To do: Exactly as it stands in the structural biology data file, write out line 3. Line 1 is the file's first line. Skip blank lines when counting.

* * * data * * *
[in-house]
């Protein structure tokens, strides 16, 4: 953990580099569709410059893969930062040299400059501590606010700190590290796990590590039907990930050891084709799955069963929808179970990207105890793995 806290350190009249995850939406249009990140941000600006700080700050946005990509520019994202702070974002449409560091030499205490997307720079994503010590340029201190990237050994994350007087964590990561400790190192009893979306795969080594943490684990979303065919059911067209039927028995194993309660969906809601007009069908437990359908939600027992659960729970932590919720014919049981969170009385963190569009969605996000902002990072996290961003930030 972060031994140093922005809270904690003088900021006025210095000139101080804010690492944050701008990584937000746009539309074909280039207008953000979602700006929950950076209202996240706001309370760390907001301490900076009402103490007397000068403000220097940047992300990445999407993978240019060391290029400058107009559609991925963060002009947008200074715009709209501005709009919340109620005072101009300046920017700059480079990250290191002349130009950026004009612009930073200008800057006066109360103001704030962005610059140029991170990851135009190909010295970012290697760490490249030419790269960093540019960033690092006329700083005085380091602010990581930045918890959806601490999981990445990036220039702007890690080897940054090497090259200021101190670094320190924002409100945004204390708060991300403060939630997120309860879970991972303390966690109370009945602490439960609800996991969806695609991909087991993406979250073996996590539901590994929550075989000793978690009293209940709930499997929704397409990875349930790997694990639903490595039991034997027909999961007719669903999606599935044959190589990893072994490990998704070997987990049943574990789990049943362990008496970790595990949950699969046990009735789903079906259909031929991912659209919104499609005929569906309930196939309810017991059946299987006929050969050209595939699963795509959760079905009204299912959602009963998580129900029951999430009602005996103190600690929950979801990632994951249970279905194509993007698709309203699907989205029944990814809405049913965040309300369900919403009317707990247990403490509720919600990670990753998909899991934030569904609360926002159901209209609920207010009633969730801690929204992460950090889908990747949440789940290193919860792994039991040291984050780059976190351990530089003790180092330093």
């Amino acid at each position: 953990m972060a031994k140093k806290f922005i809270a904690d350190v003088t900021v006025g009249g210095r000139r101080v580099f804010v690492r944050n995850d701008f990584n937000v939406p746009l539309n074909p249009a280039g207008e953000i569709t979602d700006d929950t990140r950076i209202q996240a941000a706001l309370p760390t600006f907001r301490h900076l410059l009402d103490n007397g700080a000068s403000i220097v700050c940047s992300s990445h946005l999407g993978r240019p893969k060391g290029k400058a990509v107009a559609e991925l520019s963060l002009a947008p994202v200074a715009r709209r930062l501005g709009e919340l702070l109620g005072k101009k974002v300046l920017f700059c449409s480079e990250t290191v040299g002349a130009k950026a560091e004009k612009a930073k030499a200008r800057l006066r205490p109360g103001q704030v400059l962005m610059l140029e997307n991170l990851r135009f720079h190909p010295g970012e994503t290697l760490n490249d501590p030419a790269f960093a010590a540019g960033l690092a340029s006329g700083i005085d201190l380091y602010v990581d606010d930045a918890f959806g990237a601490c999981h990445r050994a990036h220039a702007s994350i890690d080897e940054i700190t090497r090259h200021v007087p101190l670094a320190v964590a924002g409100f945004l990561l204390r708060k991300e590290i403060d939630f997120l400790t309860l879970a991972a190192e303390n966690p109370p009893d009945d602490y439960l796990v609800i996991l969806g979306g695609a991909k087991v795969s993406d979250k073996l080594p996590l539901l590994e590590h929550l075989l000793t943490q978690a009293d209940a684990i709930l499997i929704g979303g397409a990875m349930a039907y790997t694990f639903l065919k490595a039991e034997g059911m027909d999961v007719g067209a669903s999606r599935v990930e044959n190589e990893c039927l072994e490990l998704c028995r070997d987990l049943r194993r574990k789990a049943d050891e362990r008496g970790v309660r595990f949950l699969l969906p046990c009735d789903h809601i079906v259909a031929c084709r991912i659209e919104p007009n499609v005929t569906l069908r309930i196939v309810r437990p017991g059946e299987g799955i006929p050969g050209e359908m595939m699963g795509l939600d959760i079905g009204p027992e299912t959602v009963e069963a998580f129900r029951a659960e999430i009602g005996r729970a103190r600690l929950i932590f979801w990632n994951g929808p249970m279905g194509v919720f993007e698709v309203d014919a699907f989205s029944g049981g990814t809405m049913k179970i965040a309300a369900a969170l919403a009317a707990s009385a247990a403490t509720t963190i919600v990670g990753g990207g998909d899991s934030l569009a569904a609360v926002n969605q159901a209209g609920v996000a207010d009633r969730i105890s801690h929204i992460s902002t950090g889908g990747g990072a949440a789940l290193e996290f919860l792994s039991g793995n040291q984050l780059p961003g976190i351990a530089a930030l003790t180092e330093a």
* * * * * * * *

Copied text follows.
């Amino acid at each position: 953990m972060a031994k140093k806290f922005i809270a904690d350190v003088t900021v006025g009249g210095r000139r101080v580099f804010v690492r944050n995850d701008f990584n937000v939406p746009l539309n074909p249009a280039g207008e953000i569709t979602d700006d929950t990140r950076i209202q996240a941000a706001l309370p760390t600006f907001r301490h900076l410059l009402d103490n007397g700080a000068s403000i220097v700050c940047s992300s990445h946005l999407g993978r240019p893969k060391g290029k400058a990509v107009a559609e991925l520019s963060l002009a947008p994202v200074a715009r709209r930062l501005g709009e919340l702070l109620g005072k101009k974002v300046l920017f700059c449409s480079e990250t290191v040299g002349a130009k950026a560091e004009k612009a930073k030499a200008r800057l006066r205490p109360g103001q704030v400059l962005m610059l140029e997307n991170l990851r135009f720079h190909p010295g970012e994503t290697l760490n490249d501590p030419a790269f960093a010590a540019g960033l690092a340029s006329g700083i005085d201190l380091y602010v990581d606010d930045a918890f959806g990237a601490c999981h990445r050994a990036h220039a702007s994350i890690d080897e940054i700190t090497r090259h200021v007087p101190l670094a320190v964590a924002g409100f945004l990561l204390r708060k991300e590290i403060d939630f997120l400790t309860l879970a991972a190192e303390n966690p109370p009893d009945d602490y439960l796990v609800i996991l969806g979306g695609a991909k087991v795969s993406d979250k073996l080594p996590l539901l590994e590590h929550l075989l000793t943490q978690a009293d209940a684990i709930l499997i929704g979303g397409a990875m349930a039907y790997t694990f639903l065919k490595a039991e034997g059911m027909d999961v007719g067209a669903s999606r599935v990930e044959n190589e990893c039927l072994e490990l998704c028995r070997d987990l049943r194993r574990k789990a049943d050891e362990r008496g970790v309660r595990f949950l699969l969906p046990c009735d789903h809601i079906v259909a031929c084709r991912i659209e919104p007009n499609v005929t569906l069908r309930i196939v309810r437990p017991g059946e299987g799955i006929p050969g050209e359908m595939m699963g795509l939600d959760i079905g009204p027992e299912t959602v009963e069963a998580f129900r029951a659960e999430i009602g005996r729970a103190r600690l929950i932590f979801w990632n994951g929808p249970m279905g194509v919720f993007e698709v309203d014919a699907f989205s029944g049981g990814t809405m049913k179970i965040a309300a369900a969170l919403a009317a707990s009385a247990a403490t509720t963190i919600v990670g990753g990207g998909d899991s934030l569009a569904a609360v926002n969605q159901a209209g609920v996000a207010d009633r969730i105890s801690h929204i992460s902002t950090g889908g990747g990072a949440a789940l290193e996290f919860l792994s039991g793995n040291q984050l780059p961003g976190i351990a530089a930030l003790t180092e330093a």